Vanillaware might make great games but what players mostly think of is the art style. Beyond the highly stylized look are good quality games that make great use of the medium and concept. This is the first thing I think of when I look at Bladed Fury. The interesting look and stylized design make it fascinating to simply explore. Add in some intense battles, action gameplay and it is very similar to the Muramasa, though of course this is centered around Chinese culture compared to that being Japanese, that Vanillaware made some time back. With a different company approaching the same concept, will they find the same success or will they be known as a less popular clone?
Bladed Fury has a pretty straightforward story that tries to do more with a simple concept. You play a princess, simply named Ji, who is tricked into killing her father and, as a result, exiled. After this unjust chain of events, including your older sister being held at the capitol, Ji sets off to find justice and with the power of the gods, might just be successful.
After the exposition dump, most of the story is told through events or optional dialogue sections that do less to explain your quest but rather, focus on worldbuilding. Now you know why you’re killing that undead warrior or weird creature, though it really isn’t much to get people invested. Once you get past the midway point it just becomes a question of how many more people need to die before you reach the end. Assuming you have the skills to get there.
On paper, Bladed Fury is shockingly simple. There are two weapons, a few defensive moves, and a handful of summons. For most peons, any combo will defeat them, though yellow-colored enemies have a shield that requires a more measured approach with a heavy weapon. Outside of this, most peons can be steamrolled unless they have huge hitboxes or overwhelm you, both of which may or may not happen. Naturally, the centerpiece is the boss battles, which are at best a mixed bag.
Initially, bosses feel well balanced and fun. There is a clear indicator of when they’re going to attack and you can learn what needs to be done either through common sense or gauging the action. As players progress, bosses start to change in both design and approach, neither of which are exactly favorable.
Where one of the first bosses is very predictable, has attacks that can be thrown back at him for an easy stun, and moves relatively little, some of the other enemies just want to punish. For example, there is one boss that can hit almost every corner of the screen and the only way I’ve found to consistently avoid taking damage is to jump and then dodge backward. It sounds simple, though with attacks going both straight and angled, it requires a focused mind and determination to avoid. Some of the later bosses add more moves as the fight progresses and many of them are a massive departure from the core gameplay loop.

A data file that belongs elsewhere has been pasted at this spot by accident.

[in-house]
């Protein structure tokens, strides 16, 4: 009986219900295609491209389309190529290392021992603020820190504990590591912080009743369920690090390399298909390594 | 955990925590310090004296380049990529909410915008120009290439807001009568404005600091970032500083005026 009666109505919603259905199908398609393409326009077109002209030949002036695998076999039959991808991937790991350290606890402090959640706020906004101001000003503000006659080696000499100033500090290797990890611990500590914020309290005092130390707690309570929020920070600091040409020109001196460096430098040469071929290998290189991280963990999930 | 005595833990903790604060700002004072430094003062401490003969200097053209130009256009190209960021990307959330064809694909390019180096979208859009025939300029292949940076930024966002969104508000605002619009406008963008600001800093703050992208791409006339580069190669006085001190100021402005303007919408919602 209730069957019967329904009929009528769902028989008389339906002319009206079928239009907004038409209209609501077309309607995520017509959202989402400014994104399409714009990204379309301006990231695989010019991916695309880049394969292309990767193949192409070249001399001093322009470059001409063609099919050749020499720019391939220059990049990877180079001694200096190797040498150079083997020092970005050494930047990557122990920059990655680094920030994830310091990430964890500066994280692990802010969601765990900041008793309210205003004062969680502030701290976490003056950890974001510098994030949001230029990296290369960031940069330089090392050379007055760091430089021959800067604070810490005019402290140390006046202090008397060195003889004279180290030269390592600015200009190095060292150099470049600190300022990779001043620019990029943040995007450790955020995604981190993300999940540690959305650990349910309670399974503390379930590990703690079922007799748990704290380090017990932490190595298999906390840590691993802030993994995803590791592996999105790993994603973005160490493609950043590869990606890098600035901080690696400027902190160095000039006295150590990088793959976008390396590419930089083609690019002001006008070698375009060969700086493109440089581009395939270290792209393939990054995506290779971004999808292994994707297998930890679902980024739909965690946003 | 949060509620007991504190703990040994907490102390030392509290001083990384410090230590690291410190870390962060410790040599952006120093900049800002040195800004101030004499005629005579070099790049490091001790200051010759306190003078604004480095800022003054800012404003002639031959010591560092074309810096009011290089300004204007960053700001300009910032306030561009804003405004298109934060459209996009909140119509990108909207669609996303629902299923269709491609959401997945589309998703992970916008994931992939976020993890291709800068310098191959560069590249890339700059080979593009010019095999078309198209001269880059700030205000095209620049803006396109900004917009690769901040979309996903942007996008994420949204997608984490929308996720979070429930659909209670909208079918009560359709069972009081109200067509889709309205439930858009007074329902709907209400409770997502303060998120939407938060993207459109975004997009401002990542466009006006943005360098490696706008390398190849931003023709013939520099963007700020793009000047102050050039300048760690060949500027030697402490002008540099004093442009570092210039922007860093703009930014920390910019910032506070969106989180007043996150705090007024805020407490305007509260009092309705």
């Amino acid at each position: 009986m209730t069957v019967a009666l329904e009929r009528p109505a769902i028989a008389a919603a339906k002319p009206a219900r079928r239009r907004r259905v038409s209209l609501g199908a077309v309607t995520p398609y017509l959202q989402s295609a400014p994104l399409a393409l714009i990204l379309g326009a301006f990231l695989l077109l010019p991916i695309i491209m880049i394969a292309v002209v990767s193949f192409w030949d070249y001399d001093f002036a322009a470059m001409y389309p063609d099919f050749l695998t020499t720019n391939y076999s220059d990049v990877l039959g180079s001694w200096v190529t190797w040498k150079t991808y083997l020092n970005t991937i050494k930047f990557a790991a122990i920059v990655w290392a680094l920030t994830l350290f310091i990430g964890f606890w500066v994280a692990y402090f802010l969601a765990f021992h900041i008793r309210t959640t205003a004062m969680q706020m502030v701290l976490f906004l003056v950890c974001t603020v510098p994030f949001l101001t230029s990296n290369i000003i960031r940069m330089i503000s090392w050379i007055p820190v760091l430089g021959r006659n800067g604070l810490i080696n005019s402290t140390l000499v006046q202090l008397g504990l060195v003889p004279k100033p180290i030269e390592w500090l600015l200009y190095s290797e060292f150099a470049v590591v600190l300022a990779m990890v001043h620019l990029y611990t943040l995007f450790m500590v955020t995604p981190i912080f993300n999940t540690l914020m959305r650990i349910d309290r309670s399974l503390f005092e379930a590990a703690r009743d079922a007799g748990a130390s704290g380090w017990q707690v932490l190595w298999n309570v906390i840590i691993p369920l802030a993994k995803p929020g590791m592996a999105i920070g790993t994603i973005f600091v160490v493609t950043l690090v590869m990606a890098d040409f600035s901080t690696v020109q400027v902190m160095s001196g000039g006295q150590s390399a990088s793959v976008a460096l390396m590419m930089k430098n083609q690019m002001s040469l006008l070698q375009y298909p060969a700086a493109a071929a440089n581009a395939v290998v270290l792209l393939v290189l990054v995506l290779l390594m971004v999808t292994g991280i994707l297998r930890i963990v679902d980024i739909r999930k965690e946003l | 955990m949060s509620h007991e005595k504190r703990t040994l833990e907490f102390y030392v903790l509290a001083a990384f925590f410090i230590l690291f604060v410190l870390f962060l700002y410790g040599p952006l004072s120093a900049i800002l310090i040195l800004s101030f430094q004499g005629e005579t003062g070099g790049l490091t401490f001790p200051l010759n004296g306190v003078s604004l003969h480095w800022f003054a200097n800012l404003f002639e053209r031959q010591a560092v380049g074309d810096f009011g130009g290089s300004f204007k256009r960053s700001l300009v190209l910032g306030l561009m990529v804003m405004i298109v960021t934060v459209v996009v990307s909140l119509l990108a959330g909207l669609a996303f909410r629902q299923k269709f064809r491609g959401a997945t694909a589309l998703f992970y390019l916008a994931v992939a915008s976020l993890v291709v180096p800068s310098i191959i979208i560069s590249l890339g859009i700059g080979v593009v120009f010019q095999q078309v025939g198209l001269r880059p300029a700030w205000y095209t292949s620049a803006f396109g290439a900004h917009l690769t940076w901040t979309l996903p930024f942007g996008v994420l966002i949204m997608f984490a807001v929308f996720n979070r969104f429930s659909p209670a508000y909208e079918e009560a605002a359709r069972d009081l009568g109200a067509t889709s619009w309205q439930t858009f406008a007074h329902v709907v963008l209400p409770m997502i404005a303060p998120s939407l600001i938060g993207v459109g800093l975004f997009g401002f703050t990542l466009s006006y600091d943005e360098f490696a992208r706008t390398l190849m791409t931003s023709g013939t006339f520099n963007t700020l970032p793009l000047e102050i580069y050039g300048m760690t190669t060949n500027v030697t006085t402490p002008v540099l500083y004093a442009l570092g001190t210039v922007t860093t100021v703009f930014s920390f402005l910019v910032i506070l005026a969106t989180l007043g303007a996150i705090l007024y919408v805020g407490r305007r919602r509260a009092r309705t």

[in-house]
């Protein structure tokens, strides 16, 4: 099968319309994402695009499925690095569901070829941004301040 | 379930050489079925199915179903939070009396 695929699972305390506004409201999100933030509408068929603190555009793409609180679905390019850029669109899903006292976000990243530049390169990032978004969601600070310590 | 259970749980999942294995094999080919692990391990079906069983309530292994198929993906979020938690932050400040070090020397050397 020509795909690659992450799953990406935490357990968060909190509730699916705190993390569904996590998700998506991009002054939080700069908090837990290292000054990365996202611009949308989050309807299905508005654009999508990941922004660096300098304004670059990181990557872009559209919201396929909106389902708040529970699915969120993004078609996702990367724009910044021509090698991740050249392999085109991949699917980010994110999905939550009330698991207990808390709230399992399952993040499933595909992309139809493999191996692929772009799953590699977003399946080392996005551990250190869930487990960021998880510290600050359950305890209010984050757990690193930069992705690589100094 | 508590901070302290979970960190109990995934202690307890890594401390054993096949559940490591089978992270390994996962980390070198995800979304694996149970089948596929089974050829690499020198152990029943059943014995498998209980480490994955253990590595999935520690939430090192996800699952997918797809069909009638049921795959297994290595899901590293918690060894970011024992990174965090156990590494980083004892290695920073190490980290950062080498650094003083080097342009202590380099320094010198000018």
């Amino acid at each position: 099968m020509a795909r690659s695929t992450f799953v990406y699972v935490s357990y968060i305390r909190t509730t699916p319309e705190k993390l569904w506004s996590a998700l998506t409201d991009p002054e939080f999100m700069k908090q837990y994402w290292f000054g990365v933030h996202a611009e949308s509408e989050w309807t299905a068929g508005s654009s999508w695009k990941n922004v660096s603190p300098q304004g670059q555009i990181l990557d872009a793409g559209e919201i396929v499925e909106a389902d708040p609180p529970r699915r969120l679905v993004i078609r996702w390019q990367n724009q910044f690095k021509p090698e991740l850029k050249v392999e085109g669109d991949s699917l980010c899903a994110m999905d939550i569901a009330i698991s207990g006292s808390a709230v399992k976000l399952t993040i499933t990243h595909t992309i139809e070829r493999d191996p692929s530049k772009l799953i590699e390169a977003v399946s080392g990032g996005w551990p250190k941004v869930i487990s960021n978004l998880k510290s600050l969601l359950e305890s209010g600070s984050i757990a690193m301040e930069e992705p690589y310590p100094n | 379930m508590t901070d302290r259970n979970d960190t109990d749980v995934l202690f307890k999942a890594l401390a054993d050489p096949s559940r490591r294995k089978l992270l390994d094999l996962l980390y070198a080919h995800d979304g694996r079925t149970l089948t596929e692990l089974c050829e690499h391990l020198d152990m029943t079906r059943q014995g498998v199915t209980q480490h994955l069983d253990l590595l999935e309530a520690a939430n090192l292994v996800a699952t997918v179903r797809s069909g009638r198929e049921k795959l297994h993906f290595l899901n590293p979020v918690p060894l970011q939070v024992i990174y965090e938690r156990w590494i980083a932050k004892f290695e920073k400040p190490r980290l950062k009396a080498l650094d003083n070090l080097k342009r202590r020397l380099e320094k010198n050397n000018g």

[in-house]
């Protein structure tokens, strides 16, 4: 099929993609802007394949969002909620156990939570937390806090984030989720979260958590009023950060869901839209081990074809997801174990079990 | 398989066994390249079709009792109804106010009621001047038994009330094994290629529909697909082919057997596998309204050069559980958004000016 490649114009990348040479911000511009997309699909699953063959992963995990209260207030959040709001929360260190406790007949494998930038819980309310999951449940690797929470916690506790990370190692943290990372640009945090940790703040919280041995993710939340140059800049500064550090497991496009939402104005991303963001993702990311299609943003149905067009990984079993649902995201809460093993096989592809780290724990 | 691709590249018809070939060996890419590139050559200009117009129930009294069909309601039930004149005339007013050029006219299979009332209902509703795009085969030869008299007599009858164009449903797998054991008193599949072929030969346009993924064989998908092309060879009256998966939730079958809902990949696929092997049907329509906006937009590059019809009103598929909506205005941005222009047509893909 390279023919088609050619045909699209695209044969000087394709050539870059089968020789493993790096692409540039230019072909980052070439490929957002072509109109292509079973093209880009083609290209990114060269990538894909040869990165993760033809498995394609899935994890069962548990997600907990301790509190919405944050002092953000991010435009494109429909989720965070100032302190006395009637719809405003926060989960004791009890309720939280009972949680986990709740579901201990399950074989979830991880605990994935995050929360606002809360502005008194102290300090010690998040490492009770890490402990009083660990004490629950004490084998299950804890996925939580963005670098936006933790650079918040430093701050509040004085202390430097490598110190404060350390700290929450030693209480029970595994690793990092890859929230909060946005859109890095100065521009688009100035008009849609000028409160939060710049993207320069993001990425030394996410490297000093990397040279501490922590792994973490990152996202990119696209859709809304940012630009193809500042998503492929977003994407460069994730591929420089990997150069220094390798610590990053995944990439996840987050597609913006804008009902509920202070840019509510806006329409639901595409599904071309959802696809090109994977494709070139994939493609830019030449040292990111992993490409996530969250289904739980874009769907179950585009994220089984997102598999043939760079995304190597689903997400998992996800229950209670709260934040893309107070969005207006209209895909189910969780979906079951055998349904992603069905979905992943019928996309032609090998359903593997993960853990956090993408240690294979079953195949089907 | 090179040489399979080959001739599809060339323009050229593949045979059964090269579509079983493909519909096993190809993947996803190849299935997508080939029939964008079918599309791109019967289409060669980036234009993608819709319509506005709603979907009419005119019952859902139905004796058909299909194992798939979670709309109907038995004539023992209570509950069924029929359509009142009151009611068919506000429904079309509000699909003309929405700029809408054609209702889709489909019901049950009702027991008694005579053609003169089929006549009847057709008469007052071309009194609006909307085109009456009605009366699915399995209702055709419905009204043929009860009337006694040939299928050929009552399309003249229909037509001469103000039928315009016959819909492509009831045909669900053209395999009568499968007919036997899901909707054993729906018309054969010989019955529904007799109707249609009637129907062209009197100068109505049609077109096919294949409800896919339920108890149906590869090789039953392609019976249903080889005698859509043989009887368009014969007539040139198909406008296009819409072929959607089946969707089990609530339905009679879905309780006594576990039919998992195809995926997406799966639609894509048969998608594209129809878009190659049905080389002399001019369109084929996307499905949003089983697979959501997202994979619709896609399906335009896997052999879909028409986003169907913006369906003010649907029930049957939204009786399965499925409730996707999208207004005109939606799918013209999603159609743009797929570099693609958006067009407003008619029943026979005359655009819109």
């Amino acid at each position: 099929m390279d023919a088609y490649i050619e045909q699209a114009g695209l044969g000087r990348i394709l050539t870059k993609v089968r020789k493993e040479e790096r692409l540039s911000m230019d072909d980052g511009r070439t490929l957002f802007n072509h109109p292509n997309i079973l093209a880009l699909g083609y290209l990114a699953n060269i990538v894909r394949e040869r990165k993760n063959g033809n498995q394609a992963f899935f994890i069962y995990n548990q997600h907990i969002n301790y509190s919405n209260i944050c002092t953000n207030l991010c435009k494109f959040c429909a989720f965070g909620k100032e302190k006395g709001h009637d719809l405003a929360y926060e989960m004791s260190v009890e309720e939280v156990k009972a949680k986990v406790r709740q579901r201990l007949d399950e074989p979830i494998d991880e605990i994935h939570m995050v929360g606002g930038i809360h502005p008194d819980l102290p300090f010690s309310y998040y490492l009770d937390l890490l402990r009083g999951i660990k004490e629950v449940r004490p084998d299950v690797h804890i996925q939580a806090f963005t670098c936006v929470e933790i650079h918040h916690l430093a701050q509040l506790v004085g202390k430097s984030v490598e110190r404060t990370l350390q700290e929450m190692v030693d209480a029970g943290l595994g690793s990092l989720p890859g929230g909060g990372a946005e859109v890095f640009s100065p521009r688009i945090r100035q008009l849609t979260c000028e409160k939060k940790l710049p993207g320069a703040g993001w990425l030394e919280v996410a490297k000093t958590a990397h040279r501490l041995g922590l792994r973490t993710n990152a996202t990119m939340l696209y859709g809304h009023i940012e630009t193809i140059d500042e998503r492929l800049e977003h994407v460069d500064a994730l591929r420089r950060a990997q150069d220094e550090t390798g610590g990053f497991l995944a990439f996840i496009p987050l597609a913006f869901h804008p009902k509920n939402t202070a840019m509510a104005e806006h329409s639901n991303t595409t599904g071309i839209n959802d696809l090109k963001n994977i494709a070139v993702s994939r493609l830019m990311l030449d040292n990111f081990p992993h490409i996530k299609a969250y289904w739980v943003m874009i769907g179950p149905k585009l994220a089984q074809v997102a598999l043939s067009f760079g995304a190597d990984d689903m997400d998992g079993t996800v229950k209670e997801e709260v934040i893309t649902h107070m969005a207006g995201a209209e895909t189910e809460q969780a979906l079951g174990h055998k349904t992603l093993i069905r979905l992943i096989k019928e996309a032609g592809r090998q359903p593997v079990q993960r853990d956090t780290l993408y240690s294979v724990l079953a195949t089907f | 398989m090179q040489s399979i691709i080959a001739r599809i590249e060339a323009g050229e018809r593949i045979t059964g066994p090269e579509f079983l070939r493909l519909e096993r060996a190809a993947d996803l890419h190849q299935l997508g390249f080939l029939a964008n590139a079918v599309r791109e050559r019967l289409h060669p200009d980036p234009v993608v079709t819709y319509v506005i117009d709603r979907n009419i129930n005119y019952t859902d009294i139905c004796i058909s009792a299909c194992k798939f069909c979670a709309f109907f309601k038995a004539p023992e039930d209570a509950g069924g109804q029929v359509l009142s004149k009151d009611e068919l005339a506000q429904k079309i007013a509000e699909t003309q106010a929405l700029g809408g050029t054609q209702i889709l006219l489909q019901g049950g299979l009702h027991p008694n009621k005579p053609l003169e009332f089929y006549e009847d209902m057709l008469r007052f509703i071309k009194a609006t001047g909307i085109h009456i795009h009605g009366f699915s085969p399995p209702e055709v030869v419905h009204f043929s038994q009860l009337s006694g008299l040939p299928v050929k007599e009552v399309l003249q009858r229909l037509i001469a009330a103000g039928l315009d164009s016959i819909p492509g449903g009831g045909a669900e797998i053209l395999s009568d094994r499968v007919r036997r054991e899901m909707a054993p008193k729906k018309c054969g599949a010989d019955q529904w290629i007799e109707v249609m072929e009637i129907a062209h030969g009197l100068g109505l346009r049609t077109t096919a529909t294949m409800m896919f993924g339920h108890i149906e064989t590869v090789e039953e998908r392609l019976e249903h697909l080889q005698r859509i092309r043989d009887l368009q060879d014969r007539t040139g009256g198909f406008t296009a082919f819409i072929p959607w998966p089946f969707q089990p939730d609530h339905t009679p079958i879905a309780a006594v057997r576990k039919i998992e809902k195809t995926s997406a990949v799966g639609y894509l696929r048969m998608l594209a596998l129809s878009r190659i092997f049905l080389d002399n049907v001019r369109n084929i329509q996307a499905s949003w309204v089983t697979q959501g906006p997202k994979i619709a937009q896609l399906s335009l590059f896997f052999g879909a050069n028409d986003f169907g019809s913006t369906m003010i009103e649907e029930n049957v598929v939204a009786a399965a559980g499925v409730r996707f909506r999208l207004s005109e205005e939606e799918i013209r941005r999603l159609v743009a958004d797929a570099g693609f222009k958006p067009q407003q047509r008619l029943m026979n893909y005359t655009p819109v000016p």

Where Ji can effortlessly dispatch peons, bosses insist on defense over offense. It also doesn’t help players really need to know what’s coming or they will take damage. If this isn’t bad enough, later on, bosses disregard certain concepts and just start attacking a field. The final boss has large sweeping attacks and mechanic heavy blows that are tricky to dodge and easy to mess up. Thankfully, even on normal Bladed Fury is somewhat forgiving, though it’s the type of design that might destroy a newcomer someone with experience won’t have that issue.
In addition to strong bosses, Bladed Fury doesn’t allow for a lot of diversity. The only customizable element, summons known as soul silver, have distinct uses and most time side with four of the six. For example, Zixu Wu is great for pulling enemies towards Ji to do damage but there aren’t many situations where you’ll need that or outright damage isn’t better. On the other end, Jiang Wen, slows enemies, something that almost feels broken against bosses. With no planning or direction, I was able to deal with about a sixth of the final boss’s health just slowing him down and dodging one attack. By contrast, Bogu does a single shot that does about half that, so not only is it less, Jiang Wen can be used twice. Even one of the earlier skills, Youji Yang, does a little less than Bogu, though evens it out by having three uses. However, in the grand scheme of things, using Bogu for instant guaranteed damage, over making sure the boss doesn’t move and gets hit by every arrow Youji Yang shoots, is a better play and naturally Jiang Wen beats both.
Where Bladed Fury excels isn’t story or gameplay, it’s designed. Every level feels unique, the bosses stand out and everything is so exciting. Backgrounds are lush, characters have a distinct design and there is a lot of variance between locations. Sometimes it’s a hellish landscape and other times it’s a castle dominated by skeletons and spiders. This makes the adventure easier to go through because the art is just so good.
Bladed Fury Review – Verdict
Bladed Fury certainly has some flaws, be it extremely linear levels, arguably cheap bosses, and short (about four hours, though it can easily be done in two), but it isn’t a bad experience. The art and design are interesting enough to suck players in and not let go, with bosses at least offering an engaging experience. It would be nice to see more depth or additional play styles but the base game is at least fun.
[Editor’s Note: Bladed Fury was reviewed on PlayStation 5 and a copy was provided to us by the publisher for review purposes.]